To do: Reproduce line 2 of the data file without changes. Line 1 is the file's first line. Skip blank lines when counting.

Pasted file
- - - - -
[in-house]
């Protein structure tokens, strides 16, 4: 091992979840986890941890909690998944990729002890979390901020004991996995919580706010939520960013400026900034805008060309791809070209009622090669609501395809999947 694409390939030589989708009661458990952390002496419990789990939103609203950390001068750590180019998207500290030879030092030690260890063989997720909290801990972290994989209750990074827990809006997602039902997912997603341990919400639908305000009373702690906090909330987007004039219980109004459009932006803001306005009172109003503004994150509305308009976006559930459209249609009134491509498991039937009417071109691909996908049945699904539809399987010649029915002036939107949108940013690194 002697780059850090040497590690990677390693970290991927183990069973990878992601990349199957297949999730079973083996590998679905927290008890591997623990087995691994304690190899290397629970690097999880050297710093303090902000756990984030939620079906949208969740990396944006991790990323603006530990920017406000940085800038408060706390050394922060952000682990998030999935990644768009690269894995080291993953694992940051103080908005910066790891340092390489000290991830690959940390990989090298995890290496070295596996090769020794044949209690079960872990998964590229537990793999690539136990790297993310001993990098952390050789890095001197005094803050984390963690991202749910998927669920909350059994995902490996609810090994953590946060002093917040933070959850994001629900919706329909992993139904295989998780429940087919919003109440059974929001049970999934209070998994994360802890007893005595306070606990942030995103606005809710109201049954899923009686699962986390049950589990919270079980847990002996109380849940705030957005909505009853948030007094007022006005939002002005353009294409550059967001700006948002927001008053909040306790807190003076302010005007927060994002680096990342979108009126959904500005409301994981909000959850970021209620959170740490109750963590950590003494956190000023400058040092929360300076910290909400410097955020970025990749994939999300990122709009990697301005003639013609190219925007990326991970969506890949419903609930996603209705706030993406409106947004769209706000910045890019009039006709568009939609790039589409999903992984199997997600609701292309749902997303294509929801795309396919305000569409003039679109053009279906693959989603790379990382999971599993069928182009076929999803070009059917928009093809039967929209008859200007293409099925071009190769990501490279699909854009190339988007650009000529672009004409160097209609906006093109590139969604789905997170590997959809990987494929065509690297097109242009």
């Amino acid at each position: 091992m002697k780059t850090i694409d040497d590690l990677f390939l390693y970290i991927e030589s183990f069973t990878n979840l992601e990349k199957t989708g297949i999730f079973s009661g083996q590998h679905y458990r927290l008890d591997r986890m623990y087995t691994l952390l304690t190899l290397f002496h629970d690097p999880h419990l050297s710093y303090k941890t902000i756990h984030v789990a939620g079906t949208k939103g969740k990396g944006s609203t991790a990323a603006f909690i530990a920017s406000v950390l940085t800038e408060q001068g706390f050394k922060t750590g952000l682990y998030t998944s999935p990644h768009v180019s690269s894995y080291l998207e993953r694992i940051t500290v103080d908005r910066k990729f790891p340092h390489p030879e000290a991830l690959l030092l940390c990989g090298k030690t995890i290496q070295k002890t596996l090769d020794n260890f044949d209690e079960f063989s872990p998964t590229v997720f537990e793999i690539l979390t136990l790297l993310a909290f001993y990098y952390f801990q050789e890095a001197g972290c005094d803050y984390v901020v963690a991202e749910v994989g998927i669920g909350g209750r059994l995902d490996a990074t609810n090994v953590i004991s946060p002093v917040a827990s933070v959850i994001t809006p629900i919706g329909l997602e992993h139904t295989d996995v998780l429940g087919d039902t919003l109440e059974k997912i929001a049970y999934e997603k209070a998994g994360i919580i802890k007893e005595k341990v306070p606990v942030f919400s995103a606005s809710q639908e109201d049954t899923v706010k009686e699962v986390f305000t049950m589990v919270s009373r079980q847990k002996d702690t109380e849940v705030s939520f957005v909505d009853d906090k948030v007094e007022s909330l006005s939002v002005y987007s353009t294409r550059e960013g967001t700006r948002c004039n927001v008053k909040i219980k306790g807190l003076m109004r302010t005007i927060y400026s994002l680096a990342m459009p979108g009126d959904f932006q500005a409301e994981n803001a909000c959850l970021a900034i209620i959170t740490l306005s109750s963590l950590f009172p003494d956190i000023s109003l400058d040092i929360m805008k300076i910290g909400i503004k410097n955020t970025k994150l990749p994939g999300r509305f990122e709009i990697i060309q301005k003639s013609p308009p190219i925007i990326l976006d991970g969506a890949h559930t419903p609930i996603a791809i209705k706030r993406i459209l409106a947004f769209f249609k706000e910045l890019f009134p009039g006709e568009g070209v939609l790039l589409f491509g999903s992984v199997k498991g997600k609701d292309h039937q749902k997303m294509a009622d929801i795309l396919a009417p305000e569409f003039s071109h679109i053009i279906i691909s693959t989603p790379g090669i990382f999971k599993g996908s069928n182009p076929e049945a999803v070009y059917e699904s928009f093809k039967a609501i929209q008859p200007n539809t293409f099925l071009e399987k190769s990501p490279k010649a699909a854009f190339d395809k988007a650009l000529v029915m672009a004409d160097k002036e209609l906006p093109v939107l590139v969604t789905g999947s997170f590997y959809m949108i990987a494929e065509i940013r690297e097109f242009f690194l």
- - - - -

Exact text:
């Protein structure tokens, strides 16, 4: 091992979840986890941890909690998944990729002890979390901020004991996995919580706010939520960013400026900034805008060309791809070209009622090669609501395809999947 694409390939030589989708009661458990952390002496419990789990939103609203950390001068750590180019998207500290030879030092030690260890063989997720909290801990972290994989209750990074827990809006997602039902997912997603341990919400639908305000009373702690906090909330987007004039219980109004459009932006803001306005009172109003503004994150509305308009976006559930459209249609009134491509498991039937009417071109691909996908049945699904539809399987010649029915002036939107949108940013690194 002697780059850090040497590690990677390693970290991927183990069973990878992601990349199957297949999730079973083996590998679905927290008890591997623990087995691994304690190899290397629970690097999880050297710093303090902000756990984030939620079906949208969740990396944006991790990323603006530990920017406000940085800038408060706390050394922060952000682990998030999935990644768009690269894995080291993953694992940051103080908005910066790891340092390489000290991830690959940390990989090298995890290496070295596996090769020794044949209690079960872990998964590229537990793999690539136990790297993310001993990098952390050789890095001197005094803050984390963690991202749910998927669920909350059994995902490996609810090994953590946060002093917040933070959850994001629900919706329909992993139904295989998780429940087919919003109440059974929001049970999934209070998994994360802890007893005595306070606990942030995103606005809710109201049954899923009686699962986390049950589990919270079980847990002996109380849940705030957005909505009853948030007094007022006005939002002005353009294409550059967001700006948002927001008053909040306790807190003076302010005007927060994002680096990342979108009126959904500005409301994981909000959850970021209620959170740490109750963590950590003494956190000023400058040092929360300076910290909400410097955020970025990749994939999300990122709009990697301005003639013609190219925007990326991970969506890949419903609930996603209705706030993406409106947004769209706000910045890019009039006709568009939609790039589409999903992984199997997600609701292309749902997303294509929801795309396919305000569409003039679109053009279906693959989603790379990382999971599993069928182009076929999803070009059917928009093809039967929209008859200007293409099925071009190769990501490279699909854009190339988007650009000529672009004409160097209609906006093109590139969604789905997170590997959809990987494929065509690297097109242009």